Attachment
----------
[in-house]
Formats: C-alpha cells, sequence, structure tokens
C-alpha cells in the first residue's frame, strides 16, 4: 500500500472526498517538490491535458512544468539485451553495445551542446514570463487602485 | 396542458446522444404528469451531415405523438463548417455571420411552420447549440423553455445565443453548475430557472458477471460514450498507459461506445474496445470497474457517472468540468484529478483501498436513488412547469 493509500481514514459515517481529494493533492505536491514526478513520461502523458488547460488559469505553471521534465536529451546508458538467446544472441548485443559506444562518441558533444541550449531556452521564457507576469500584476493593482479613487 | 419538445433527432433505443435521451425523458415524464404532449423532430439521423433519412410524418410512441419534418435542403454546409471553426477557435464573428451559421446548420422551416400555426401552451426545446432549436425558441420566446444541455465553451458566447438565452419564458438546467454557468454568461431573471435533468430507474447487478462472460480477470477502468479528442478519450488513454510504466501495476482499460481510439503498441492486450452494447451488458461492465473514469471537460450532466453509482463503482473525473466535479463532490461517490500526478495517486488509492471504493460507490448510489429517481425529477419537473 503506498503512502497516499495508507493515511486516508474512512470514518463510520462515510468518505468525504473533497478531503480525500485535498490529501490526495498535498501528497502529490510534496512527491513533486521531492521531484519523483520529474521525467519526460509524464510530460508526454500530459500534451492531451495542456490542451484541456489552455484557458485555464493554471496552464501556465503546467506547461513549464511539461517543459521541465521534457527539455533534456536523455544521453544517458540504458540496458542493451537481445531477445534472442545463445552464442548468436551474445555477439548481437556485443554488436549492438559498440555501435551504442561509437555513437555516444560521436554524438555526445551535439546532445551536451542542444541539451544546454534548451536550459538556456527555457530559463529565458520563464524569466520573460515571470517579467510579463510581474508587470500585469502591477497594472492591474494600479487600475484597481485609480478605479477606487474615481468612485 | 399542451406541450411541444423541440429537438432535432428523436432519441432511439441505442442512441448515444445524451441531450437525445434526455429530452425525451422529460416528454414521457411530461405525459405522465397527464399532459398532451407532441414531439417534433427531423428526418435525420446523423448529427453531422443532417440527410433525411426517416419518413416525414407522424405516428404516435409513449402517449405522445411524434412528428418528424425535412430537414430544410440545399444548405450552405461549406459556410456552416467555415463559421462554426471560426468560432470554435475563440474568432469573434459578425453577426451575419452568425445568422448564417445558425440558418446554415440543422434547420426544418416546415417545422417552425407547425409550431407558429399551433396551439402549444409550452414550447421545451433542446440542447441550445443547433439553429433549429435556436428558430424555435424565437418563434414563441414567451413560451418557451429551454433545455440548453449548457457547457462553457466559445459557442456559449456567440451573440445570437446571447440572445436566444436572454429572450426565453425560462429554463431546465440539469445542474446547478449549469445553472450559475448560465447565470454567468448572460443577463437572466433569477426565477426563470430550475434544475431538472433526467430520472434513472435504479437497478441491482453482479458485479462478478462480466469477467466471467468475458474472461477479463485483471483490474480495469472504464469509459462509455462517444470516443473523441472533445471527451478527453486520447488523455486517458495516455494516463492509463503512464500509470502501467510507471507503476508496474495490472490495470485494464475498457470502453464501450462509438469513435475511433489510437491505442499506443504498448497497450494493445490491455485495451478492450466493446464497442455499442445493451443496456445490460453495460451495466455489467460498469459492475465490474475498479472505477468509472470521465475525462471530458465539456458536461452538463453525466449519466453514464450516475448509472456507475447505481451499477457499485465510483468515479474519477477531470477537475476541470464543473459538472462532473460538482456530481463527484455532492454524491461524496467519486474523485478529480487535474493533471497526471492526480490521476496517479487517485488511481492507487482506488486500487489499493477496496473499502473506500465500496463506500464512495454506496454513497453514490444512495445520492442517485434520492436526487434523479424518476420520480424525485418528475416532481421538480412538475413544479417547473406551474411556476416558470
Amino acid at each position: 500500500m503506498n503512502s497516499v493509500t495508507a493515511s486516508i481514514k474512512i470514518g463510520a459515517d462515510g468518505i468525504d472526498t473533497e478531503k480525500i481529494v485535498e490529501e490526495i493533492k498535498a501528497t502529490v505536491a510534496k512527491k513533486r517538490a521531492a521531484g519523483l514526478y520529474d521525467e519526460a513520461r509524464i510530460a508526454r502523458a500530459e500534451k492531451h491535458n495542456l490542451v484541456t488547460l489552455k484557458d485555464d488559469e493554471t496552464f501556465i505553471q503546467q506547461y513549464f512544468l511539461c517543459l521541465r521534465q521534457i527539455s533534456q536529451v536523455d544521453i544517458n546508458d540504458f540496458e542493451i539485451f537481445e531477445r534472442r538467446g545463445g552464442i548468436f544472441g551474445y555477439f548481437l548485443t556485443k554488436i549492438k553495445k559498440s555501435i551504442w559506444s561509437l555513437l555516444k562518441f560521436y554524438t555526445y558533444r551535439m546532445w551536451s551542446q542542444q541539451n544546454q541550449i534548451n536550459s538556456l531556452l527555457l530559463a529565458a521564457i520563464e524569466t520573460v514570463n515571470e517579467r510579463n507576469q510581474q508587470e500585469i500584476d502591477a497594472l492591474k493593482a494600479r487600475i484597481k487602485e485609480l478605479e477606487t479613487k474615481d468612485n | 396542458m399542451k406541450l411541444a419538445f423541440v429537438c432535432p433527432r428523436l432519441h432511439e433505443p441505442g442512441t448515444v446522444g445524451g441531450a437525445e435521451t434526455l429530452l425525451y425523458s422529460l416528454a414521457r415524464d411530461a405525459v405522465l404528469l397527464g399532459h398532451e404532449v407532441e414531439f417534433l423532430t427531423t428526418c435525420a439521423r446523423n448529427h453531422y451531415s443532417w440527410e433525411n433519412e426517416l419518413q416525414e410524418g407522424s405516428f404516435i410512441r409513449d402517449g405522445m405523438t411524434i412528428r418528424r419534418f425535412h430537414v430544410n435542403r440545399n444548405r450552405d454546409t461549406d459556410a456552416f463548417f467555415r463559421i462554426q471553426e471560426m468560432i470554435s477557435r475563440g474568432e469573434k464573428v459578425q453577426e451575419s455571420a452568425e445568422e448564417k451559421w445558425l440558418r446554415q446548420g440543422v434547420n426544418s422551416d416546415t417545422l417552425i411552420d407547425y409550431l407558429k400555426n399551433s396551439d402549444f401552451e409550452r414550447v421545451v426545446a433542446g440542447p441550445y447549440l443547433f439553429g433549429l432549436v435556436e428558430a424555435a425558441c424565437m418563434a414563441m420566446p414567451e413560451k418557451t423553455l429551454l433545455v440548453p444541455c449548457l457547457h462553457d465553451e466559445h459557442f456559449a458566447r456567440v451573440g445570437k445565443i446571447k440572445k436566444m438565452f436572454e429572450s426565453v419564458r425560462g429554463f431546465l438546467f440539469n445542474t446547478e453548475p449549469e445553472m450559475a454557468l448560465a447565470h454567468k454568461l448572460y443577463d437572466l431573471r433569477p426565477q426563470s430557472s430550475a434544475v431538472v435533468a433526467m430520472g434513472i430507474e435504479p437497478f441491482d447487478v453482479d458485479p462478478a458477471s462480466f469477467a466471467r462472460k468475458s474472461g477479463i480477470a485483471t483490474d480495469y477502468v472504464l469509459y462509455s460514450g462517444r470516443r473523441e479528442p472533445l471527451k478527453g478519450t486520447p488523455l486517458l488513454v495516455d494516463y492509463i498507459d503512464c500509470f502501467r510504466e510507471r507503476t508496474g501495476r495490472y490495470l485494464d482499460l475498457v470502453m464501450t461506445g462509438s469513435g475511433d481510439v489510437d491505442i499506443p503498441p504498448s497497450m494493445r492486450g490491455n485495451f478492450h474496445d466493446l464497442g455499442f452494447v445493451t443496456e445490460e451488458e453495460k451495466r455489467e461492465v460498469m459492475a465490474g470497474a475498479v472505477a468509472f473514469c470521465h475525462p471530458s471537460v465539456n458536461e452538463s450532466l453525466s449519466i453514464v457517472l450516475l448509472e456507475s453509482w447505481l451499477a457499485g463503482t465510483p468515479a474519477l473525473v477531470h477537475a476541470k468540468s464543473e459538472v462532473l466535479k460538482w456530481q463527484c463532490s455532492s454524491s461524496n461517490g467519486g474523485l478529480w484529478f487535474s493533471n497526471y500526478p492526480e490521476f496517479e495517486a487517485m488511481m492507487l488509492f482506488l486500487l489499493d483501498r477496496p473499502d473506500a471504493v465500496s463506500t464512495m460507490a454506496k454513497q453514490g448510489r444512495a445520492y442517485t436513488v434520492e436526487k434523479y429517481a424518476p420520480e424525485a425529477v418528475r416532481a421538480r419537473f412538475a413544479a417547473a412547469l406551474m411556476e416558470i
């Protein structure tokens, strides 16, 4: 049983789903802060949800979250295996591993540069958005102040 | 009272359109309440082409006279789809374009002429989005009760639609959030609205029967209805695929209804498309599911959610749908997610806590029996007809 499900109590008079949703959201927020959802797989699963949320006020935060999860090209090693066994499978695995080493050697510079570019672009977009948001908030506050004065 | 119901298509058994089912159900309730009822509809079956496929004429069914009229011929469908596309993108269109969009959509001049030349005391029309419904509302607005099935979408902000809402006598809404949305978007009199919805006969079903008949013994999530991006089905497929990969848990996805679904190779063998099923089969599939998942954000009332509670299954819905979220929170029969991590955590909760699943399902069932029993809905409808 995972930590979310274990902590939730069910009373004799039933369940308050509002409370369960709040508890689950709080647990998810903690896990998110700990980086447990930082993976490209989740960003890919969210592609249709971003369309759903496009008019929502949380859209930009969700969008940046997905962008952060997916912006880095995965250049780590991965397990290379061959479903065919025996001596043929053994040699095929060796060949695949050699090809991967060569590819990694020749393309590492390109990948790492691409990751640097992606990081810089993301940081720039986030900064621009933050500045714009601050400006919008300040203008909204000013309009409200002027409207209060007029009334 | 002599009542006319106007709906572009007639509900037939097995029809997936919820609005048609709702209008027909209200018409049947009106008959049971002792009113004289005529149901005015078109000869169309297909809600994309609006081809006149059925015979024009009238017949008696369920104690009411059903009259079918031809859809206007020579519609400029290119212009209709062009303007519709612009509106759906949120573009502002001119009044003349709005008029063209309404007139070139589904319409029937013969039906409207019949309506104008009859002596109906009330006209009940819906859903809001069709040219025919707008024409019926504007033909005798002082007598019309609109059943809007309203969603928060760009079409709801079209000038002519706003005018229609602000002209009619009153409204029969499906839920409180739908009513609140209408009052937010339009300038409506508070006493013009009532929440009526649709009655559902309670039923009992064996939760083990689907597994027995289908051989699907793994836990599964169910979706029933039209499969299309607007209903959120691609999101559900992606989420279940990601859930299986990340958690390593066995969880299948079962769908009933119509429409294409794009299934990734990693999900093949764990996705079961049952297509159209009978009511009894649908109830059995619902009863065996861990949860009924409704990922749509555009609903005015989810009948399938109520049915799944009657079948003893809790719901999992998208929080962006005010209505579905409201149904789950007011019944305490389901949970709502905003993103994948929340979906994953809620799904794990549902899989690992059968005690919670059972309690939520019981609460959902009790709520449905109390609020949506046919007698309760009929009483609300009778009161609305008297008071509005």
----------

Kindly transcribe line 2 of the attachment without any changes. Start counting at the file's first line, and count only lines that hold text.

Formats: C-alpha cells, sequence, structure tokens